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COMMONWEALTH PENNSYLVANIA v. HERMAN F. STOUFFER (06/28/76)

decided: June 28, 1976.

COMMONWEALTH OF PENNSYLVANIA
v.
HERMAN F. STOUFFER, APPELLANT



Appeals from the Judgments of Sentence of the Court of Common Pleas, Criminal, County of Franklin, at No. 427 of 1966 dated January 29, 1975 and November 12, 1975. No. 3 March Term 1977 No. 26 March Term, 1976.

COUNSEL

Blake E. Martin, Chambersburg, for appellant.

Edwin D. Strite, Jr., Asst. Dist. Atty., Chambersburg, for appellee.

Watkins, President Judge, and Jacobs, Hoffman, Cercone, Price, Van der Voort and Spaeth, JJ.

Author: Cercone

[ 241 Pa. Super. Page 144]

In 1966 appellant, Herman F. Stouffer, was charged with ten counts of uttering forged instruments.*fn1 He was tried by a jury and found guilty on all ten counts. Subsequently on a detainer, appellant was tried in Maryland on related charges, found guilty, sentenced, and served three years at the State Correctional Institution at Baltimore, Maryland. Upon return to Pennsylvania he was sentenced as to the ten counts of uttering forged instruments. Judgment of sentence was appealed to this court and affirmed per curiam with Judges Hoffman, Spaulding and Spaeth dissenting. See Commonwealth v. Stouffer, 225 Pa. Super. 30, 307 A.2d 415 (1973). Appellant then petitioned our Supreme Court for allocatur and was denied. Having exhausted his state remedies appellant sought a writ of habeas corpus in the United States District Court for the Middle District of Pennsylvania. That court found that appellant's trial had been prejudiced by pretrial publicity and ordered a new trial. After several continuances a trial without jury was held on

[ 241 Pa. Super. Page 145]

June 14, 1974. At that trial the testimony of appellant's first trial was introduced. Appellant did not dispute the facts as set forth at the first trial and sought in the second trial only to introduce a new legal theory. Based on the testimony of the first trial and the testimony offered by appellant at the second trial, the court found appellant guilty of all ten counts of uttering forged instruments. Post-verdict motions were argued and denied, and on January 29, 1975 appellant was sentenced on eight of the ten counts. On November 12, 1975 appellant was sentenced by the trial court on the remaining two counts. Appellant consolidated his appeals from those judgments of sentence.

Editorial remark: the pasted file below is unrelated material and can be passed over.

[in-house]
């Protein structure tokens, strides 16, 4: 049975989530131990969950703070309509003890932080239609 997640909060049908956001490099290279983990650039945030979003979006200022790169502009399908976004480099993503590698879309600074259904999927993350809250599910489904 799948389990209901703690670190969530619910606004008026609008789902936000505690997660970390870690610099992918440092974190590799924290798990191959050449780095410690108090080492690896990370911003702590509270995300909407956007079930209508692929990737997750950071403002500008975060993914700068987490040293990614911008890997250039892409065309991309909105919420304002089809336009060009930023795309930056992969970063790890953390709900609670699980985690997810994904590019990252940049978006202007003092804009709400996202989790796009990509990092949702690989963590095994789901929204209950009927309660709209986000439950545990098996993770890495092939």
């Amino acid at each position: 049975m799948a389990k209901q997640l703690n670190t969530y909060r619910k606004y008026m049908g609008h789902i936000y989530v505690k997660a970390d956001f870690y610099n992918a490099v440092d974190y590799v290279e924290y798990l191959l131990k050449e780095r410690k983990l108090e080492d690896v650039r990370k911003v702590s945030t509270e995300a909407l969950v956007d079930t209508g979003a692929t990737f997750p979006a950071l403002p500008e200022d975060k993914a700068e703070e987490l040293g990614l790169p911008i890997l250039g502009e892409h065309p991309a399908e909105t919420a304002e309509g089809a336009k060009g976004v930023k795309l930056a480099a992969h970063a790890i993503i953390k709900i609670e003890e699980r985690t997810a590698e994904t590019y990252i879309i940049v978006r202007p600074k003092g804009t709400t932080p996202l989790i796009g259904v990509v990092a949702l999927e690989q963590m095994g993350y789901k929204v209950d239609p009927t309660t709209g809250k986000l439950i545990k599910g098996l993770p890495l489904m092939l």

First to be considered is appellant's contention that the Commonwealth failed to produce sufficient evidence to sustain a verdict of guilty as to the ten counts of uttering forged instruments. In considering this issue the evidence, and all reasonable inferences arising therefrom, must be read in the light most favorable to the Commonwealth. Commonwealth v. Tabb, 417 Pa. 13, 207 A.2d 884 (1965). With this standard in mind the facts are as follows. During the years 1962 to 1966 appellant was in the home construction business. Due to the nature of this business appellant needed substantial financing. This financing was obtained through the Citizens' National Bank and Trust Company of Waynesboro, Pennsylvania, pursuant to a $430,000 note. The Citizens Bank, not being able to supply this amount of capital alone, secured the participation of Philadelphia National Bank. The first $130,000 of the $430,000 was to be advanced by Citizens Bank and the remaining $300,000 was to be advanced by the Philadelphia National Bank. The banks agreed to advance money to appellant on the basis of notes signed by purchasers of appellant's houses and then endorsed by appellant and his wife. It is these notes which are the basis of the charges against appellant.

[ 241 Pa. Super. Page 146]

Relevant to the instant case are ten such notes on which appeared the forged signatures of various purchasers and purported purchasers of appellant's houses. Appellant acknowledges that the purchasers' signatures on the notes are not genuine but, nevertheless, argues that the Commonwealth failed to prove that he intended to defraud the banks. Appellant bases this argument on his contention that the $430,000 note to Citizens Bank was not secured by the forged notes but was secured instead by other collateral. This argument fails because the fact that the $430,000 note was secured by other collateral does not preclude the bank from also securing the same loan with the notes of appellant's purchasers. When appellant forged the purchasers' signatures, he induced the banks to advance money on the false pretense that the purchasers were obliged to pay the banks according to the notes. Since appellant's entire defense at his second trial rested on the mistaken premise that a loan be secured by only one form of collateral, we find ample evidence to support the finding of appellant's guilt as to the ten counts of uttering forged instruments.

Next, appellant argues that his sentences are illegal because the court ordered him to make restitution. Appellant contends, citing Commonwealth v. Flashburg, 237 Pa. Super. 424, 352 A.2d 185 (1975), that at the time of sentencing the court did not have the power to order restitution.*fn2 Flashburg did hold that between June 6, 1973, the effective ...


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